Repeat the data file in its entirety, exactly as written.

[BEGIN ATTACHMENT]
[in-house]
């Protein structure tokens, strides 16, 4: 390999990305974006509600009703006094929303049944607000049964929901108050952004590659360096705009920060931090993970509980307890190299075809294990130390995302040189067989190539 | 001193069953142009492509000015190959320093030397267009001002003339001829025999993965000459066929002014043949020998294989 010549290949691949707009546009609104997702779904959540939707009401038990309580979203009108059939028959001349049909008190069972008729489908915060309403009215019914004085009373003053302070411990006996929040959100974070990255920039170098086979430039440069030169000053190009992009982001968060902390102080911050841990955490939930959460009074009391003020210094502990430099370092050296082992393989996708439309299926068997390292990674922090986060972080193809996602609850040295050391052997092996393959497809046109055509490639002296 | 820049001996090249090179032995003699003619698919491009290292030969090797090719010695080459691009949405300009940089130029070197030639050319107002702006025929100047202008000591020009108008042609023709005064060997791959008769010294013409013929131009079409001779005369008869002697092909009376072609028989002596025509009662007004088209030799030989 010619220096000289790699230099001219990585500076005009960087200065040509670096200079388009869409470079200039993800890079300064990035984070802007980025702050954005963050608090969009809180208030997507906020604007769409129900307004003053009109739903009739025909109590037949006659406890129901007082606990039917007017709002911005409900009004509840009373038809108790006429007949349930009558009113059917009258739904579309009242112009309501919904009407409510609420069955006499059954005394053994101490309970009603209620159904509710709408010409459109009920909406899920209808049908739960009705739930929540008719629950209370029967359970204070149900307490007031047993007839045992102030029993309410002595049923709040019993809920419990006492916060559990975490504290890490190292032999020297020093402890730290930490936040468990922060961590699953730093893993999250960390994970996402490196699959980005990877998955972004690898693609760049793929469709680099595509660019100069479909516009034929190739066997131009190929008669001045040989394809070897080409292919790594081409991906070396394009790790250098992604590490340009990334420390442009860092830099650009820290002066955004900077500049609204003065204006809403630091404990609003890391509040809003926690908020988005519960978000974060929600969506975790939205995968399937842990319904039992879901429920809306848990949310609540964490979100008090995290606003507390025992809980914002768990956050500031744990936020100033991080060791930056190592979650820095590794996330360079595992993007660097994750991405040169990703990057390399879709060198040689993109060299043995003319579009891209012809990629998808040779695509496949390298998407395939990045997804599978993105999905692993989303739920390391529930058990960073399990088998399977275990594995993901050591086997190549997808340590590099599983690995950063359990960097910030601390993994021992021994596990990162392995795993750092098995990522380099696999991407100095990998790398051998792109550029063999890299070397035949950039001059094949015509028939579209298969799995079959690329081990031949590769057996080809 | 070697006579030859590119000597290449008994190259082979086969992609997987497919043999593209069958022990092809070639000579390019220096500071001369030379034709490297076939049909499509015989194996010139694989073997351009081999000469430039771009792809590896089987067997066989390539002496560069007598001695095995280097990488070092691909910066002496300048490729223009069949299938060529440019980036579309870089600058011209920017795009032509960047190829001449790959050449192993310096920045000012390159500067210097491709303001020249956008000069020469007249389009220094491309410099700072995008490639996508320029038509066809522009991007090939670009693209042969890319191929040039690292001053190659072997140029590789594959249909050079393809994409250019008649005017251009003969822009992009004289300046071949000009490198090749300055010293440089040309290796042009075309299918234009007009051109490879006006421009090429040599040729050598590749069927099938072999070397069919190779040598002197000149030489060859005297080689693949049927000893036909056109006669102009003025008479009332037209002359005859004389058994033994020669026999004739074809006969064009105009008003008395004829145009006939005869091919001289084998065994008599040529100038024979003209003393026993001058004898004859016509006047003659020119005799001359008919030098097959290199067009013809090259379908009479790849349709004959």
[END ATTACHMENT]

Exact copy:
[in-house]
């Protein structure tokens, strides 16, 4: 390999990305974006509600009703006094929303049944607000049964929901108050952004590659360096705009920060931090993970509980307890190299075809294990130390995302040189067989190539 | 001193069953142009492509000015190959320093030397267009001002003339001829025999993965000459066929002014043949020998294989 010549290949691949707009546009609104997702779904959540939707009401038990309580979203009108059939028959001349049909008190069972008729489908915060309403009215019914004085009373003053302070411990006996929040959100974070990255920039170098086979430039440069030169000053190009992009982001968060902390102080911050841990955490939930959460009074009391003020210094502990430099370092050296082992393989996708439309299926068997390292990674922090986060972080193809996602609850040295050391052997092996393959497809046109055509490639002296 | 820049001996090249090179032995003699003619698919491009290292030969090797090719010695080459691009949405300009940089130029070197030639050319107002702006025929100047202008000591020009108008042609023709005064060997791959008769010294013409013929131009079409001779005369008869002697092909009376072609028989002596025509009662007004088209030799030989 010619220096000289790699230099001219990585500076005009960087200065040509670096200079388009869409470079200039993800890079300064990035984070802007980025702050954005963050608090969009809180208030997507906020604007769409129900307004003053009109739903009739025909109590037949006659406890129901007082606990039917007017709002911005409900009004509840009373038809108790006429007949349930009558009113059917009258739904579309009242112009309501919904009407409510609420069955006499059954005394053994101490309970009603209620159904509710709408010409459109009920909406899920209808049908739960009705739930929540008719629950209370029967359970204070149900307490007031047993007839045992102030029993309410002595049923709040019993809920419990006492916060559990975490504290890490190292032999020297020093402890730290930490936040468990922060961590699953730093893993999250960390994970996402490196699959980005990877998955972004690898693609760049793929469709680099595509660019100069479909516009034929190739066997131009190929008669001045040989394809070897080409292919790594081409991906070396394009790790250098992604590490340009990334420390442009860092830099650009820290002066955004900077500049609204003065204006809403630091404990609003890391509040809003926690908020988005519960978000974060929600969506975790939205995968399937842990319904039992879901429920809306848990949310609540964490979100008090995290606003507390025992809980914002768990956050500031744990936020100033991080060791930056190592979650820095590794996330360079595992993007660097994750991405040169990703990057390399879709060198040689993109060299043995003319579009891209012809990629998808040779695509496949390298998407395939990045997804599978993105999905692993989303739920390391529930058990960073399990088998399977275990594995993901050591086997190549997808340590590099599983690995950063359990960097910030601390993994021992021994596990990162392995795993750092098995990522380099696999991407100095990998790398051998792109550029063999890299070397035949950039001059094949015509028939579209298969799995079959690329081990031949590769057996080809 | 070697006579030859590119000597290449008994190259082979086969992609997987497919043999593209069958022990092809070639000579390019220096500071001369030379034709490297076939049909499509015989194996010139694989073997351009081999000469430039771009792809590896089987067997066989390539002496560069007598001695095995280097990488070092691909910066002496300048490729223009069949299938060529440019980036579309870089600058011209920017795009032509960047190829001449790959050449192993310096920045000012390159500067210097491709303001020249956008000069020469007249389009220094491309410099700072995008490639996508320029038509066809522009991007090939670009693209042969890319191929040039690292001053190659072997140029590789594959249909050079393809994409250019008649005017251009003969822009992009004289300046071949000009490198090749300055010293440089040309290796042009075309299918234009007009051109490879006006421009090429040599040729050598590749069927099938072999070397069919190779040598002197000149030489060859005297080689693949049927000893036909056109006669102009003025008479009332037209002359005859004389058994033994020669026999004739074809006969064009105009008003008395004829145009006939005869091919001289084998065994008599040529100038024979003209003393026993001058004898004859016509006047003659020119005799001359008919030098097959290199067009013809090259379908009479790849349709004959």